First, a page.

I love long, schedule free days in the Summer, but that doesn’t mean we totally ditch the routine over here. As a former teacher, I’ve seen the effects of 10 weeks with no purposeful time set aside for “schoolwork”. Here are my five ways to prevent summer slide this summer, so kids are exercising those brains and reducing the 30%(!) loss of learning children experience while out of school.
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yes, I know, kids are NOT exactly going to be excited or even cooperative if you try to actually give them work during their summer vacation. Plus, it’s not like you want to sit around making lesson plans or playing teacher. BUT we can actually make our lives easier during the summer while sneaking a little education into their days, and it might even be fun.
5 Ways to Prevent Summer Slide
Related: Books to Read Across the Ages
If you do nothing else, do this! I cannot say enough about the importance of reading on a regular basis over the Summer. Make trips to the library, participate in Summer reading programs, create family reading challenges. Don’t fuss over what your child is reading as long as they are reading. Comic books, anime, silly princess stories, or magazines are all reading, and that’s what counts!
Four or five days a week I set a 30 minute timer and declare it reading time. Even though my youngest is barely 4, if she sees everyone else reading, she wants to be in on the fun! Reading is the cornerstone for learning and letting that habit slip over the Summer will be a huge detriment to your learner.
HANDS ON EXPERIENCES
Depending on where your child attends school, he may not have a lot of opportunities for hands on learning. Research tells us that learning experientially is valuable and I try to provide those times throughout the school year but we have more options during the Summer. Simple science experiments are one way to do this and many can be done with items you have on hand.
Visiting museums, planetariums, or aquariums provide several ways to expand a child’s knowledge and provide understanding of how abstract concepts fit into real world applications. Building sand castles at the beach, mud pies in the backyard, and water balloon fights absolutely count as learning experiences!
I know, you’ve seen enough worksheets to last a lifetime after Kindergarten and frankly, I’m not a huge fan of them. However, they are convenient and, reality check, worksheets aren’t going away, and they do reinforce concepts. Reading Comprehension workbooks are among the most useful and if your child was meeting or exceeding grade level expectations at the end of the school year, I would suggest going up a grade when purchasing a workbook.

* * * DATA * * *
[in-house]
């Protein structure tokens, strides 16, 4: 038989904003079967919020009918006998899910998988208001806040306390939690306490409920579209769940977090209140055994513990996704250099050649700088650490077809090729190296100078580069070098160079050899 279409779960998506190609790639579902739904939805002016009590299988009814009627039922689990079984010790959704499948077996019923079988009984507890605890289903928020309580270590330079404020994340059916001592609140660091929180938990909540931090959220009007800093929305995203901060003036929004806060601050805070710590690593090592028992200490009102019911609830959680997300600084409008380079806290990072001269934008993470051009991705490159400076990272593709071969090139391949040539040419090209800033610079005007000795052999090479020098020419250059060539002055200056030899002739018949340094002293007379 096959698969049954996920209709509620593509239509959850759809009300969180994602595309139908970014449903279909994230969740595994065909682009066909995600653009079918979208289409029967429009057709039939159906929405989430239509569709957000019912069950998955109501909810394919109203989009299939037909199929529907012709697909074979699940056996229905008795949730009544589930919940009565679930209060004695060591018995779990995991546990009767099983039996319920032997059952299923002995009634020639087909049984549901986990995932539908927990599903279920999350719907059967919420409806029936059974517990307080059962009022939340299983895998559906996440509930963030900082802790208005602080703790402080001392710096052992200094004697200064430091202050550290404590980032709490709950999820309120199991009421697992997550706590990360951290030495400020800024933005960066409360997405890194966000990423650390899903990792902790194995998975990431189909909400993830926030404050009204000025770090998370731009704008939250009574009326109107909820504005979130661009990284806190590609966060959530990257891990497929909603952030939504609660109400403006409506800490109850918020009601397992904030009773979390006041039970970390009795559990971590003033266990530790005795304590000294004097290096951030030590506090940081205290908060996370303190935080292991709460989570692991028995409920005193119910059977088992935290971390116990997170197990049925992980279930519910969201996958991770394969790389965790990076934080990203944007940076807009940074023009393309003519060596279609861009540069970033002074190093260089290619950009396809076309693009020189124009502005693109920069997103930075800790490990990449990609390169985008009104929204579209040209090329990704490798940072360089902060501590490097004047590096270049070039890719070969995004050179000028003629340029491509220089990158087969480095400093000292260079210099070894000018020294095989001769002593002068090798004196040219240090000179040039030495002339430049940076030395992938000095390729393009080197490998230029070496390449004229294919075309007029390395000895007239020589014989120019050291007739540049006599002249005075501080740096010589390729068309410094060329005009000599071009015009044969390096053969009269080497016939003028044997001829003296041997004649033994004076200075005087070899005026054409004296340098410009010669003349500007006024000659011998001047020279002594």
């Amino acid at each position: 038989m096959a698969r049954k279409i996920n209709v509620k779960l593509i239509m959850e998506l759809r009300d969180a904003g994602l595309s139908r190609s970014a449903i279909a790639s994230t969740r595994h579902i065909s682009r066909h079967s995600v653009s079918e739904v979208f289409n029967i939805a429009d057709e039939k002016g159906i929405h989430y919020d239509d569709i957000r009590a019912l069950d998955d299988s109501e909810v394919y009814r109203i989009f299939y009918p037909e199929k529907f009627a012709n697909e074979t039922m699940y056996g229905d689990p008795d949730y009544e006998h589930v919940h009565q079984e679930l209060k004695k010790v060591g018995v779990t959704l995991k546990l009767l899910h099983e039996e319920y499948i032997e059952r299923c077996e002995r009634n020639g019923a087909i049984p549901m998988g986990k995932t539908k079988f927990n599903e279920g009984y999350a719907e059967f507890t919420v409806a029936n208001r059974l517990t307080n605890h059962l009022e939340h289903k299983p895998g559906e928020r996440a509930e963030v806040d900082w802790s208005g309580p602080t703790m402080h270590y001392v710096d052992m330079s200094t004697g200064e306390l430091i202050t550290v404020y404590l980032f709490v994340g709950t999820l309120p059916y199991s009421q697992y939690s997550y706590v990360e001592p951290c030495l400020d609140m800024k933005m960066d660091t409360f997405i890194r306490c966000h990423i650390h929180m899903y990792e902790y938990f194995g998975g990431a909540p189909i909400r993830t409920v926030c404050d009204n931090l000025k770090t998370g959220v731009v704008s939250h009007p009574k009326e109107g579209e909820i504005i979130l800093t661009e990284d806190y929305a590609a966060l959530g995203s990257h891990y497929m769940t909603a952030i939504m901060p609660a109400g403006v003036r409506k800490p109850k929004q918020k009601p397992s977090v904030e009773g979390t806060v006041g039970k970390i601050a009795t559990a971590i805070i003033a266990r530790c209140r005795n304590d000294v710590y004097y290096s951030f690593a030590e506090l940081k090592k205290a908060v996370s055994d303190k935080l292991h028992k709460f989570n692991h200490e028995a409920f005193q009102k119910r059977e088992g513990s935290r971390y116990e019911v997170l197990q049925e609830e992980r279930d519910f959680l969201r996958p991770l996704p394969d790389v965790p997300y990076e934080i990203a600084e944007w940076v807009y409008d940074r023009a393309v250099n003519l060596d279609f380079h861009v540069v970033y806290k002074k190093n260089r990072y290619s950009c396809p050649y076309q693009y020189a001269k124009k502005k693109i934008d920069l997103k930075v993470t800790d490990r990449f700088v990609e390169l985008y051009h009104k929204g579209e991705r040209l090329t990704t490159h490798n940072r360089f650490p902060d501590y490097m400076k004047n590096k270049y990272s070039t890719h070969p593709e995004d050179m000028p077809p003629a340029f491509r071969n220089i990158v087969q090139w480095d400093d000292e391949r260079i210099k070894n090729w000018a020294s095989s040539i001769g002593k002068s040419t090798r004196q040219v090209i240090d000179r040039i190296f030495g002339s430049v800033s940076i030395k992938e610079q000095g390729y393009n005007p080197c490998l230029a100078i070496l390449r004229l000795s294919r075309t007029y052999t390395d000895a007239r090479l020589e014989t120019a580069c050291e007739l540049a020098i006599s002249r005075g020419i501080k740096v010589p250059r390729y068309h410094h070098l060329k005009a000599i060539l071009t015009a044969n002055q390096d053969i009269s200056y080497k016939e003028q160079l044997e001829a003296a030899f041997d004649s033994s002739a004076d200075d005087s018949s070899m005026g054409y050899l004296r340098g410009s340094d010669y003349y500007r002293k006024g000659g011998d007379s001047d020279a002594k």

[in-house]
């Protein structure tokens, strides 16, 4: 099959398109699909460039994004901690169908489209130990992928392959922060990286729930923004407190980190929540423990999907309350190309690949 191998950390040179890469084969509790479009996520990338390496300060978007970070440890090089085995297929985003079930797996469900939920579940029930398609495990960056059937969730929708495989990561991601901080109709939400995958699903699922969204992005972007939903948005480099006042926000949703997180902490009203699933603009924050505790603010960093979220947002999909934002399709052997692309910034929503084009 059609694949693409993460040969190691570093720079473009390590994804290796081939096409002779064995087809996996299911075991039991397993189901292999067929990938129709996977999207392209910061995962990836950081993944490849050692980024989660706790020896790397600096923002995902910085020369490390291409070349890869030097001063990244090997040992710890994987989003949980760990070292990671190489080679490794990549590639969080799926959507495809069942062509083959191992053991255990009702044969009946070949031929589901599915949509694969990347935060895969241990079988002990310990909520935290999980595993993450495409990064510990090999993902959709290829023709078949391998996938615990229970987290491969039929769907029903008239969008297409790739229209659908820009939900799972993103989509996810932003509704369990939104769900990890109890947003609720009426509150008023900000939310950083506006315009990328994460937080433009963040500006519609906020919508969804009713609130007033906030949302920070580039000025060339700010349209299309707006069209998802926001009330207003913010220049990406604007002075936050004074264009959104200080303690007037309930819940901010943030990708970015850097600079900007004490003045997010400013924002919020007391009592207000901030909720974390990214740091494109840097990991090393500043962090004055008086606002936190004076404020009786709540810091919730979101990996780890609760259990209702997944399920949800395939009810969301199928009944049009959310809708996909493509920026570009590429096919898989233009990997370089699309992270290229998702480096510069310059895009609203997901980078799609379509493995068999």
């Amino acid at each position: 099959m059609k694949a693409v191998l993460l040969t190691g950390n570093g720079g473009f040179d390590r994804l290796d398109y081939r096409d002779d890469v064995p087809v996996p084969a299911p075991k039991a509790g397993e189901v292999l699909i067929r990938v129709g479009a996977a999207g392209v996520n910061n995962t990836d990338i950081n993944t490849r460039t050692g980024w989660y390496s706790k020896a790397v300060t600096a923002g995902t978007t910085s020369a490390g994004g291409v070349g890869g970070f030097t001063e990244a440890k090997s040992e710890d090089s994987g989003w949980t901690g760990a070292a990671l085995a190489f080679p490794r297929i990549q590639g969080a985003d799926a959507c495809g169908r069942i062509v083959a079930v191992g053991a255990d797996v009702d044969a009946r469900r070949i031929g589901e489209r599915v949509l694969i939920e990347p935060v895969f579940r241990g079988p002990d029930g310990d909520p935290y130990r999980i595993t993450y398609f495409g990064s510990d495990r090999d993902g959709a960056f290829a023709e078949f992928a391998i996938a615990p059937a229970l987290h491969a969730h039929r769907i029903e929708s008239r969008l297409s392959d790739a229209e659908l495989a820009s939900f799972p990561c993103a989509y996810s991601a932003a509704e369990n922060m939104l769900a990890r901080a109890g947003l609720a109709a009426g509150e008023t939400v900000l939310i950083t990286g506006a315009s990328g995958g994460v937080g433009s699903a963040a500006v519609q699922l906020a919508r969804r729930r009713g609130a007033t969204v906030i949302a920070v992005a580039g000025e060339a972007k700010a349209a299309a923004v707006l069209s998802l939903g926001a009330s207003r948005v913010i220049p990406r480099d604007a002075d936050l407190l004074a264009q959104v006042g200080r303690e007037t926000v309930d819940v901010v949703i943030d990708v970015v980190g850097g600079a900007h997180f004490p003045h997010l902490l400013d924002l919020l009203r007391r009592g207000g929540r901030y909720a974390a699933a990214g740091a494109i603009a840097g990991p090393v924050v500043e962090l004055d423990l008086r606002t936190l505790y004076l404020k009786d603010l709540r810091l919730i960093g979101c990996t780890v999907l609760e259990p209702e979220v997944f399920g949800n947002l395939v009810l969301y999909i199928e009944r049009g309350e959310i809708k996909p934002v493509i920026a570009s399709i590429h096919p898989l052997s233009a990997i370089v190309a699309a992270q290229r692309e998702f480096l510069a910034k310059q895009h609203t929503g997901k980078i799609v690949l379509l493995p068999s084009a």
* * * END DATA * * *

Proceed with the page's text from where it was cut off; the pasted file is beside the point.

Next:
This Reading Workbook Series From Scholastic is excellent and I would highly recommend. I also like the Kumon Workbooks, they come in a variety of subject areas and are age/grade specific. If you’re traveling, I’d pack a few with these Twistables, even taking a break from a plain old #2 pencil can be a way to motivate the kiddos!
Also, don’t be above a little bribery to prevent summer slide and get kids to play along. Offer up a small summer themed treats that everyone will enjoy for different stages of completion like ice cream cones or s’mores after dinner. Then you could even consider a BIG reward at the end of the summer if they meet certain goals, like a trip to the zoo or the local waterpark.
Each Summer, my kids choose a new journal and then have the freedom to fill it however they’d like. This is truly one of the best ways to keep handwriting, vocabulary, grammar, spelling, and the creativity pumping whether at home or on the road. Writing has become a skill that is emphasized as young as Kindergarten and the more free writing a child engages in, the higher their success as they move to the upper grades.
When they’re preschoolers, it’s lots of random scribblings and drawings, as they gain skills, it’s sentences or things they like to copy from signs they see while we’re traveling. Eventually, it becomes stories with illustrations, doodling, or random thoughts of a teenager. Sometimes, I give a writing prompt, but usually only if I hear, “I don’t know what to write”, these Story Starters In a Jar® are a fantastic resource and there are a variety of topics for different ages. Fun markers and pens kick the excitement up a notch, too.
There are going to be rainy days or too hot day or just lazy days when you don’t feel like applying sunscreen or piling everyone in the car to go to the park. This is a great time to pull out the games AND there are tons of ways to sneak a little learning into this play time. Many games out there help kids build basic skills like reading and math, but kids are so busy having a good time that they don’t even realize they’re also building their brains in the process.
In many cases, you can use toys you already have around your house. Try a Lego Challenge game or you can use free printable games, like this Frozen Math Game, that are easy to find online. It’s also worth investing in a few educational games to pull out for just this purpose during the summer. Tell Tale is great for getting kids to create their own stories, Sequence for Kids can help with math concepts, and Bananagrams is classic for spelling and vocabulary building.
BONUS #6 – BOREDOM
Yes, you read that right. I wrote an entire piece on why boredom is vital for children. You can read all about it right here. I Hope My Kids are Bored This Summer.
Want more ideas to Prevent Summer Slide? We’ve got 10 Apps that will have the kids playing, learning, and keeping their minds engaged all Summer long!
Do you have any tricks to help prevent summer slide with your kids?